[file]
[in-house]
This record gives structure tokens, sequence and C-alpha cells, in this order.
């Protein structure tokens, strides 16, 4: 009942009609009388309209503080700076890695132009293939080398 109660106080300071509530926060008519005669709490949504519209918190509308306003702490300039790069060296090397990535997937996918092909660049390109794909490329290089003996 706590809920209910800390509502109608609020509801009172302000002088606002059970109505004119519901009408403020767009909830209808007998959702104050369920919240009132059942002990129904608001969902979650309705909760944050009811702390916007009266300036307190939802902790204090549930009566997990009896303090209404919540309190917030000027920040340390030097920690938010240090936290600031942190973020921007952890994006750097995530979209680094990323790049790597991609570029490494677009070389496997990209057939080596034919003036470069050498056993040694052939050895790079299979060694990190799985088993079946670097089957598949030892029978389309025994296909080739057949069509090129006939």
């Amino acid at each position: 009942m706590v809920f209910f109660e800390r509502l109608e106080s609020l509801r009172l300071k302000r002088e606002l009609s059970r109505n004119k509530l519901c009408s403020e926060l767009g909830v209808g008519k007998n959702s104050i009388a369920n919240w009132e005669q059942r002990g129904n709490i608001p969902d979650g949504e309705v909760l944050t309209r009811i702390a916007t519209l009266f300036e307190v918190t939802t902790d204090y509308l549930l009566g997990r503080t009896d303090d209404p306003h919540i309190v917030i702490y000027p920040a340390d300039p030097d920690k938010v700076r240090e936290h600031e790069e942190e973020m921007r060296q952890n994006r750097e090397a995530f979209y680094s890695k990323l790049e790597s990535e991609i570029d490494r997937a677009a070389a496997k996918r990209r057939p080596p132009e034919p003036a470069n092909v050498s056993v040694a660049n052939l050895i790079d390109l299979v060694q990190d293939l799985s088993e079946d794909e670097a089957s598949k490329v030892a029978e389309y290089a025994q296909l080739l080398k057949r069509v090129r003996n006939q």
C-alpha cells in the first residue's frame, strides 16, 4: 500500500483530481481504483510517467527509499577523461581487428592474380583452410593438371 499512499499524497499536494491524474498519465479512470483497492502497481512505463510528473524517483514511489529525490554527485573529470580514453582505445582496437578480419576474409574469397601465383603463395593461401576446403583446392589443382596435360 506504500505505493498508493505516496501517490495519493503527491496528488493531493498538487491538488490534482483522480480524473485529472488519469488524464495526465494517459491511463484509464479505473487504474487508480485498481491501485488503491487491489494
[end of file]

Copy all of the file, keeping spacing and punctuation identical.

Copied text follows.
[in-house]
This record gives structure tokens, sequence and C-alpha cells, in this order.
């Protein structure tokens, strides 16, 4: 009942009609009388309209503080700076890695132009293939080398 109660106080300071509530926060008519005669709490949504519209918190509308306003702490300039790069060296090397990535997937996918092909660049390109794909490329290089003996 706590809920209910800390509502109608609020509801009172302000002088606002059970109505004119519901009408403020767009909830209808007998959702104050369920919240009132059942002990129904608001969902979650309705909760944050009811702390916007009266300036307190939802902790204090549930009566997990009896303090209404919540309190917030000027920040340390030097920690938010240090936290600031942190973020921007952890994006750097995530979209680094990323790049790597991609570029490494677009070389496997990209057939080596034919003036470069050498056993040694052939050895790079299979060694990190799985088993079946670097089957598949030892029978389309025994296909080739057949069509090129006939």
């Amino acid at each position: 009942m706590v809920f209910f109660e800390r509502l109608e106080s609020l509801r009172l300071k302000r002088e606002l009609s059970r109505n004119k509530l519901c009408s403020e926060l767009g909830v209808g008519k007998n959702s104050i009388a369920n919240w009132e005669q059942r002990g129904n709490i608001p969902d979650g949504e309705v909760l944050t309209r009811i702390a916007t519209l009266f300036e307190v918190t939802t902790d204090y509308l549930l009566g997990r503080t009896d303090d209404p306003h919540i309190v917030i702490y000027p920040a340390d300039p030097d920690k938010v700076r240090e936290h600031e790069e942190e973020m921007r060296q952890n994006r750097e090397a995530f979209y680094s890695k990323l790049e790597s990535e991609i570029d490494r997937a677009a070389a496997k996918r990209r057939p080596p132009e034919p003036a470069n092909v050498s056993v040694a660049n052939l050895i790079d390109l299979v060694q990190d293939l799985s088993e079946d794909e670097a089957s598949k490329v030892a029978e389309y290089a025994q296909l080739l080398k057949r069509v090129r003996n006939q």
C-alpha cells in the first residue's frame, strides 16, 4: 500500500483530481481504483510517467527509499577523461581487428592474380583452410593438371 499512499499524497499536494491524474498519465479512470483497492502497481512505463510528473524517483514511489529525490554527485573529470580514453582505445582496437578480419576474409574469397601465383603463395593461401576446403583446392589443382596435360 506504500505505493498508493505516496501517490495519493503527491496528488493531493498538487491538488490534482483522480480524473485529472488519469488524464495526465494517459491511463484509464479505473487504474487508480485498481491501485488503491487491489494